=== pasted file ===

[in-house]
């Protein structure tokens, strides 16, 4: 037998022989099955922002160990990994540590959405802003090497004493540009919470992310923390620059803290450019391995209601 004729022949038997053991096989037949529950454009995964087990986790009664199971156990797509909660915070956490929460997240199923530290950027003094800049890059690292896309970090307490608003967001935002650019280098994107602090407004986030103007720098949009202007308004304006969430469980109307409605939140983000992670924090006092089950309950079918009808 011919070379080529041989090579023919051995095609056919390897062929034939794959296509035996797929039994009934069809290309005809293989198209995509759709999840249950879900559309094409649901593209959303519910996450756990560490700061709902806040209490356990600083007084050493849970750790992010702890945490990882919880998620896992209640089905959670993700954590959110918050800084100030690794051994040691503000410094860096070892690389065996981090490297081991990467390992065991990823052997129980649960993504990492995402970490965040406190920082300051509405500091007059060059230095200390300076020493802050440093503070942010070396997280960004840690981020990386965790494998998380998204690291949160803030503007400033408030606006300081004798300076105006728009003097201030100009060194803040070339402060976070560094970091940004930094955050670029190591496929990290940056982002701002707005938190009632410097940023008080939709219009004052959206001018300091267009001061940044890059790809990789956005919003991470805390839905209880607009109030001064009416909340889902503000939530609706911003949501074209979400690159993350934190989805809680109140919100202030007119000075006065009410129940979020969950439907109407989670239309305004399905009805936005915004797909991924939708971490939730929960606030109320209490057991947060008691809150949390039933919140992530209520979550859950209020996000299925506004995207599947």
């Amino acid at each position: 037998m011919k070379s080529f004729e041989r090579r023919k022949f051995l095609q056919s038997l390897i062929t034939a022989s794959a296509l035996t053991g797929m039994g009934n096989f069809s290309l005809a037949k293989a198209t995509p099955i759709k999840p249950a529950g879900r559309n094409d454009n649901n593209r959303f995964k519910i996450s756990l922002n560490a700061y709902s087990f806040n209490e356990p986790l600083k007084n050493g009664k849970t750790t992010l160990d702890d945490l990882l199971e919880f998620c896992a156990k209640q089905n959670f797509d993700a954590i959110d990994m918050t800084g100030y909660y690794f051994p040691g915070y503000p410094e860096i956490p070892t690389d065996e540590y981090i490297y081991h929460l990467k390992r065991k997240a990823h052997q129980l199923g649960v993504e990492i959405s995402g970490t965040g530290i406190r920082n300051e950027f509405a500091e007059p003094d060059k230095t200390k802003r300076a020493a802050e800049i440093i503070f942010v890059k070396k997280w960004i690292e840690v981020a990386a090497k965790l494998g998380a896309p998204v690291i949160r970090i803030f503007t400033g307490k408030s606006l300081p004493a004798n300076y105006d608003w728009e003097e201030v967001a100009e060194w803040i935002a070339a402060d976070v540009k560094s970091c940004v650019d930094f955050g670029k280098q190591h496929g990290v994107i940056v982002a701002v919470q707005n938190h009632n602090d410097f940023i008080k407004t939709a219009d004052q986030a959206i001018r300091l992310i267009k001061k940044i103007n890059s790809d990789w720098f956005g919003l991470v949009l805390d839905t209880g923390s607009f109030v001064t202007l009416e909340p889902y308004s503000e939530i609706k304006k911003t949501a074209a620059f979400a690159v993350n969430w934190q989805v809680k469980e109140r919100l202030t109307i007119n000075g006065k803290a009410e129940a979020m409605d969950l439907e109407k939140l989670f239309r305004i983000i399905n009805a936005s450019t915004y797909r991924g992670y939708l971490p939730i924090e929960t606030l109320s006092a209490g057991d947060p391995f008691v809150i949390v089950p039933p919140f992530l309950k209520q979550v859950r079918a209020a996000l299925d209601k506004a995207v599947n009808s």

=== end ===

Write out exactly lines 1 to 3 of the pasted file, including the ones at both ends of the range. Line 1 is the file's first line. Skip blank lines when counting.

[in-house]
């Protein structure tokens, strides 16, 4: 037998022989099955922002160990990994540590959405802003090497004493540009919470992310923390620059803290450019391995209601 004729022949038997053991096989037949529950454009995964087990986790009664199971156990797509909660915070956490929460997240199923530290950027003094800049890059690292896309970090307490608003967001935002650019280098994107602090407004986030103007720098949009202007308004304006969430469980109307409605939140983000992670924090006092089950309950079918009808 011919070379080529041989090579023919051995095609056919390897062929034939794959296509035996797929039994009934069809290309005809293989198209995509759709999840249950879900559309094409649901593209959303519910996450756990560490700061709902806040209490356990600083007084050493849970750790992010702890945490990882919880998620896992209640089905959670993700954590959110918050800084100030690794051994040691503000410094860096070892690389065996981090490297081991990467390992065991990823052997129980649960993504990492995402970490965040406190920082300051509405500091007059060059230095200390300076020493802050440093503070942010070396997280960004840690981020990386965790494998998380998204690291949160803030503007400033408030606006300081004798300076105006728009003097201030100009060194803040070339402060976070560094970091940004930094955050670029190591496929990290940056982002701002707005938190009632410097940023008080939709219009004052959206001018300091267009001061940044890059790809990789956005919003991470805390839905209880607009109030001064009416909340889902503000939530609706911003949501074209979400690159993350934190989805809680109140919100202030007119000075006065009410129940979020969950439907109407989670239309305004399905009805936005915004797909991924939708971490939730929960606030109320209490057991947060008691809150949390039933919140992530209520979550859950209020996000299925506004995207599947």
């Amino acid at each position: 037998m011919k070379s080529f004729e041989r090579r023919k022949f051995l095609q056919s038997l390897i062929t034939a022989s794959a296509l035996t053991g797929m039994g009934n096989f069809s290309l005809a037949k293989a198209t995509p099955i759709k999840p249950a529950g879900r559309n094409d454009n649901n593209r959303f995964k519910i996450s756990l922002n560490a700061y709902s087990f806040n209490e356990p986790l600083k007084n050493g009664k849970t750790t992010l160990d702890d945490l990882l199971e919880f998620c896992a156990k209640q089905n959670f797509d993700a954590i959110d990994m918050t800084g100030y909660y690794f051994p040691g915070y503000p410094e860096i956490p070892t690389d065996e540590y981090i490297y081991h929460l990467k390992r065991k997240a990823h052997q129980l199923g649960v993504e990492i959405s995402g970490t965040g530290i406190r920082n300051e950027f509405a500091e007059p003094d060059k230095t200390k802003r300076a020493a802050e800049i440093i503070f942010v890059k070396k997280w960004i690292e840690v981020a990386a090497k965790l494998g998380a896309p998204v690291i949160r970090i803030f503007t400033g307490k408030s606006l300081p004493a004798n300076y105006d608003w728009e003097e201030v967001a100009e060194w803040i935002a070339a402060d976070v540009k560094s970091c940004v650019d930094f955050g670029k280098q190591h496929g990290v994107i940056v982002a701002v919470q707005n938190h009632n602090d410097f940023i008080k407004t939709a219009d004052q986030a959206i001018r300091l992310i267009k001061k940044i103007n890059s790809d990789w720098f956005g919003l991470v949009l805390d839905t209880g923390s607009f109030v001064t202007l009416e909340p889902y308004s503000e939530i609706k304006k911003t949501a074209a620059f979400a690159v993350n969430w934190q989805v809680k469980e109140r919100l202030t109307i007119n000075g006065k803290a009410e129940a979020m409605d969950l439907e109407k939140l989670f239309r305004i983000i399905n009805a936005s450019t915004y797909r991924g992670y939708l971490p939730i924090e929960t606030l109320s006092a209490g057991d947060p391995f008691v809150i949390v089950p039933p919140f992530l309950k209520q979550v859950r079918a209020a996000l299925d209601k506004a995207v599947n009808s």